freepost per copy – national & international

price NZ$42.50

Cold Hub Press ~ Peter Hooper

Publication date: 01 June 2021


the collected poems of

Peter Hooper

edited with an introduction by Pat White

ISBN: 978-0-473-57185-6

Softcover, 224 pp, 210 x 148mm

It is a world-sized, world-shaped book,

a ‘tremendous room’ in its generosity

and breadth. ––Gregory O’Brien

West Coast poet, novelist, teacher, bookseller and conservationist, Peter Hooper (1919–1991) was described

by Colin McCahon, who used his poems in a number of

art works, as a ‘poet of grace and truth’. Rejoice Instead,

edited and introduced by Pat White, includes most of

the poems from the slim volumes of poetry that were published in Hooper’s lifetime and are no longer easily accessible, along with thirty-nine previously unpublished poems written in the last years of his life. It is the first comprehensive collection of the work of a poet whose

voice on behalf of nature and the environment, and

whose clear insight into where our treatment of the environment was heading, has only deepened in its

relevance in the 21st century.

Peter Hooper (1919–1991): was a West Coast poet, novelist, teacher, bookseller and conservationist. In a writing career that spanned the decades following World War II until his death in 1991, his reputation as a poet has tended to depend on poems published in slim volumes no longer easily accessible. The exception was Earth Marriage (Fragments III, 1972), a selection of previously published and new work with photographs of the West Coast, which sold two thousand copies within a year. A rather meagre Selected Poems was published by John McIndoe in 1977. Between 1977 and his death in 1991 Hooper published a trilogy of novels: A Song in the Forest (1979); People of the Long Water (1985); and Time and the Forest (1986) which won the New Zealand Book Award for fiction. A collection of short stories, The Goat Paddock and other stories appeared in 1981. Hooper also wrote and published extensively on conservation and environmental subjects.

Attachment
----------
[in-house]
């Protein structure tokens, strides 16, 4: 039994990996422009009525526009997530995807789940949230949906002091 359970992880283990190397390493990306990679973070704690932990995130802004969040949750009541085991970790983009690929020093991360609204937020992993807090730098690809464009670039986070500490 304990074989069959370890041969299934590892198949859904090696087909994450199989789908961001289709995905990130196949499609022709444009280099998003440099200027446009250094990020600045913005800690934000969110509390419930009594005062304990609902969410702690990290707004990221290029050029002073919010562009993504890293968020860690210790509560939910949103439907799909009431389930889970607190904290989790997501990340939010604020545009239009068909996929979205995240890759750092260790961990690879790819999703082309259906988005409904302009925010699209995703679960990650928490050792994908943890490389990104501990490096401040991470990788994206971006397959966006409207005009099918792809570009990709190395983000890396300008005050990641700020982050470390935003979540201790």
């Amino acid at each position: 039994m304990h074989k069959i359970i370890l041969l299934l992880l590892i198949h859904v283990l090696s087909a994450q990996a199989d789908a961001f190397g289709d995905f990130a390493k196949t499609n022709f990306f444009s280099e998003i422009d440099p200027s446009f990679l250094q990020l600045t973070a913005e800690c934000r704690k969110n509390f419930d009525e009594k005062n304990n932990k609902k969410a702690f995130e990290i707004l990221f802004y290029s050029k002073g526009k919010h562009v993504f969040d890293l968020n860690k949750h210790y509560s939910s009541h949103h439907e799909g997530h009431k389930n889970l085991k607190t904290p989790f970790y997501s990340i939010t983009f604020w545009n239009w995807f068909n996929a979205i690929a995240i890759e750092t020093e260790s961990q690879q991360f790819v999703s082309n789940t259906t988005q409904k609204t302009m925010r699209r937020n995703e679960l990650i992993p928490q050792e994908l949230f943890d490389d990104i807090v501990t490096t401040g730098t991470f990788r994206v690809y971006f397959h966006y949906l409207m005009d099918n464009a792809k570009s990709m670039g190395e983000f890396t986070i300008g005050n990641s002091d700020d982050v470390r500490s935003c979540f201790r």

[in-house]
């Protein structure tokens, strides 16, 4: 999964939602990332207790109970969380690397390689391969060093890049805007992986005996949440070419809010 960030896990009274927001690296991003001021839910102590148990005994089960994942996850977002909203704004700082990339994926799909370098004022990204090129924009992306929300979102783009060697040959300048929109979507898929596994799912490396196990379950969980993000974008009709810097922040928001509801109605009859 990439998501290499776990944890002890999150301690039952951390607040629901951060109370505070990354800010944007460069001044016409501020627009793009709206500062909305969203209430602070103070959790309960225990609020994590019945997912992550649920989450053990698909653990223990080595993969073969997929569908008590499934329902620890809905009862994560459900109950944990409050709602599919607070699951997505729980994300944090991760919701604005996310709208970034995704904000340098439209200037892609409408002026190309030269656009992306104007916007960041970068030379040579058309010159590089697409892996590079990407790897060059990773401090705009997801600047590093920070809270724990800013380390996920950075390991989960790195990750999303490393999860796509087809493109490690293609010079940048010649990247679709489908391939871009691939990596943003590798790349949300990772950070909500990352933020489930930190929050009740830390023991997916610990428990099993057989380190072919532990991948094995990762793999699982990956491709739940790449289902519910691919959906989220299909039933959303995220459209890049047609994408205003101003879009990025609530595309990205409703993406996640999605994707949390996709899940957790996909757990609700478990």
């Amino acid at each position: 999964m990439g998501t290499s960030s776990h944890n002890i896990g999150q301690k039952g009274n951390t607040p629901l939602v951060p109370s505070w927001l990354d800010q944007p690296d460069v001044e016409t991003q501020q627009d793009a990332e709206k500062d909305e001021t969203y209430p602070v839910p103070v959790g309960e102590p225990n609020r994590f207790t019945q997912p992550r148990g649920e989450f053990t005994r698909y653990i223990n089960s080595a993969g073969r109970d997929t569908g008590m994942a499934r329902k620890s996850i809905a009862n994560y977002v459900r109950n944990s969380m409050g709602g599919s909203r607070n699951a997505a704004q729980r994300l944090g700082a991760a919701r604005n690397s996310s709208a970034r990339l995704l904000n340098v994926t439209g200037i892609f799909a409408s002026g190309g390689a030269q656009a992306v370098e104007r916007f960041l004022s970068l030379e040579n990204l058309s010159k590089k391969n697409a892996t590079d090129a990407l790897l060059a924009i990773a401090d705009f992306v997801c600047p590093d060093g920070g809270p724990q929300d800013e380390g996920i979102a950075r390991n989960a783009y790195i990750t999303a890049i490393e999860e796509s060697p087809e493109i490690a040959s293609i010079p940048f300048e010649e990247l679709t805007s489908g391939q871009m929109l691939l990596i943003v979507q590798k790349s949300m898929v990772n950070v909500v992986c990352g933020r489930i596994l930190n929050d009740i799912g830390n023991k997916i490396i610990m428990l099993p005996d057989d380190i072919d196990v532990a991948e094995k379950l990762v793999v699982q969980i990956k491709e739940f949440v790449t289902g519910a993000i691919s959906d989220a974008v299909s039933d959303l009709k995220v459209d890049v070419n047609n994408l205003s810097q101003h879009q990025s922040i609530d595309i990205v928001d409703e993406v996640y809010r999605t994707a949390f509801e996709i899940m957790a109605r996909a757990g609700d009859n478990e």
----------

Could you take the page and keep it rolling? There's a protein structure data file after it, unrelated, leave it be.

Read a review by Nicholas Reid

Read the Landfall Online review

Read the Kete Books review by Richard Reeve

Old Man in a garden

Up to my knees

                 grass in the gully

  over my head

                 a tui scolds in the kowhai

  I should worry

                 I rejoice instead


Hoeing Beans

Bending before the white sun

That blinks day back to the hill,

I hoe the beans’ long shadows

To keep my thoughts from ill.

Last night too late I heard

My tongue cut down your teasing,

Your pride gave back no word

As the earth gives me no easing.

Now in the light of morning

Tell me your hurt is healed,

I swear I’ve done with scorning,

Hoeing beans in a field.